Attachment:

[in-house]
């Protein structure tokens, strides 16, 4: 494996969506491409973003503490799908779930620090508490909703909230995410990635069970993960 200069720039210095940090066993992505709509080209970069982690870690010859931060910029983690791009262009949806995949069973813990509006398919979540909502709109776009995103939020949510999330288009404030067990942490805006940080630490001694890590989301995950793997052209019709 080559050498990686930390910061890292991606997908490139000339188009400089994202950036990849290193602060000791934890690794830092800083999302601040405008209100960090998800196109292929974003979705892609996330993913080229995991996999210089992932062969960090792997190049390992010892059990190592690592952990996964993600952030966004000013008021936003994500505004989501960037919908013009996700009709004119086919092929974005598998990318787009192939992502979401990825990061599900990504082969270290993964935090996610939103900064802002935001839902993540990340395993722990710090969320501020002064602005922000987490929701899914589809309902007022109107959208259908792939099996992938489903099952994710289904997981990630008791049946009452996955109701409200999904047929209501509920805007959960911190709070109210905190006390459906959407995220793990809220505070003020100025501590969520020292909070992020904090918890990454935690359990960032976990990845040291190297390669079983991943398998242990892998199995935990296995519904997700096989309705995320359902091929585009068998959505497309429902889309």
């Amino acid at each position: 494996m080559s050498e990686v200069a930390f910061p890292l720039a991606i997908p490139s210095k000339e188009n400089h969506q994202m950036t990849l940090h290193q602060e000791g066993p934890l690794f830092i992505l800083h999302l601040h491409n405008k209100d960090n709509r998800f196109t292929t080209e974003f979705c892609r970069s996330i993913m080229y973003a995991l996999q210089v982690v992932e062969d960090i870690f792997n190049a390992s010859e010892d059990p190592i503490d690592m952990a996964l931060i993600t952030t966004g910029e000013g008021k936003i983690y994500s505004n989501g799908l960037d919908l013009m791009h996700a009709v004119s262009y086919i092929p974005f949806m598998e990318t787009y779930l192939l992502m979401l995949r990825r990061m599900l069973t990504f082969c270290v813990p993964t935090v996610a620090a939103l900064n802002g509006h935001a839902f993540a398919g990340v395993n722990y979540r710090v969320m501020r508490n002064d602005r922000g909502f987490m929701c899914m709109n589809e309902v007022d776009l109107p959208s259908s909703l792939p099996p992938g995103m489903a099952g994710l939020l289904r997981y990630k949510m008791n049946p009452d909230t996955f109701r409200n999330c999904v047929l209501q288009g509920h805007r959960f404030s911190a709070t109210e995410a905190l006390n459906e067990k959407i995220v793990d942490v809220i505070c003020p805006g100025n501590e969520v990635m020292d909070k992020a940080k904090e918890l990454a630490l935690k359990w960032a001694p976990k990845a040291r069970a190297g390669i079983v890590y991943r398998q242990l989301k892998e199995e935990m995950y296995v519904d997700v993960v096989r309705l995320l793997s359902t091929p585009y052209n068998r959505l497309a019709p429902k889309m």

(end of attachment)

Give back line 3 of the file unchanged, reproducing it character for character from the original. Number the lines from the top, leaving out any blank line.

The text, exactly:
């Amino acid at each position: 494996m080559s050498e990686v200069a930390f910061p890292l720039a991606i997908p490139s210095k000339e188009n400089h969506q994202m950036t990849l940090h290193q602060e000791g066993p934890l690794f830092i992505l800083h999302l601040h491409n405008k209100d960090n709509r998800f196109t292929t080209e974003f979705c892609r970069s996330i993913m080229y973003a995991l996999q210089v982690v992932e062969d960090i870690f792997n190049a390992s010859e010892d059990p190592i503490d690592m952990a996964l931060i993600t952030t966004g910029e000013g008021k936003i983690y994500s505004n989501g799908l960037d919908l013009m791009h996700a009709v004119s262009y086919i092929p974005f949806m598998e990318t787009y779930l192939l992502m979401l995949r990825r990061m599900l069973t990504f082969c270290v813990p993964t935090v996610a620090a939103l900064n802002g509006h935001a839902f993540a398919g990340v395993n722990y979540r710090v969320m501020r508490n002064d602005r922000g909502f987490m929701c899914m709109n589809e309902v007022d776009l109107p959208s259908s909703l792939p099996p992938g995103m489903a099952g994710l939020l289904r997981y990630k949510m008791n049946p009452d909230t996955f109701r409200n999330c999904v047929l209501q288009g509920h805007r959960f404030s911190a709070t109210e995410a905190l006390n459906e067990k959407i995220v793990d942490v809220i505070c003020p805006g100025n501590e969520v990635m020292d909070k992020a940080k904090e918890l990454a630490l935690k359990w960032a001694p976990k990845a040291r069970a190297g390669i079983v890590y991943r398998q242990l989301k892998e199995e935990m995950y296995v519904d997700v993960v096989r309705l995320l793997s359902t091929p585009y052209n068998r959505l497309a019709p429902k889309m």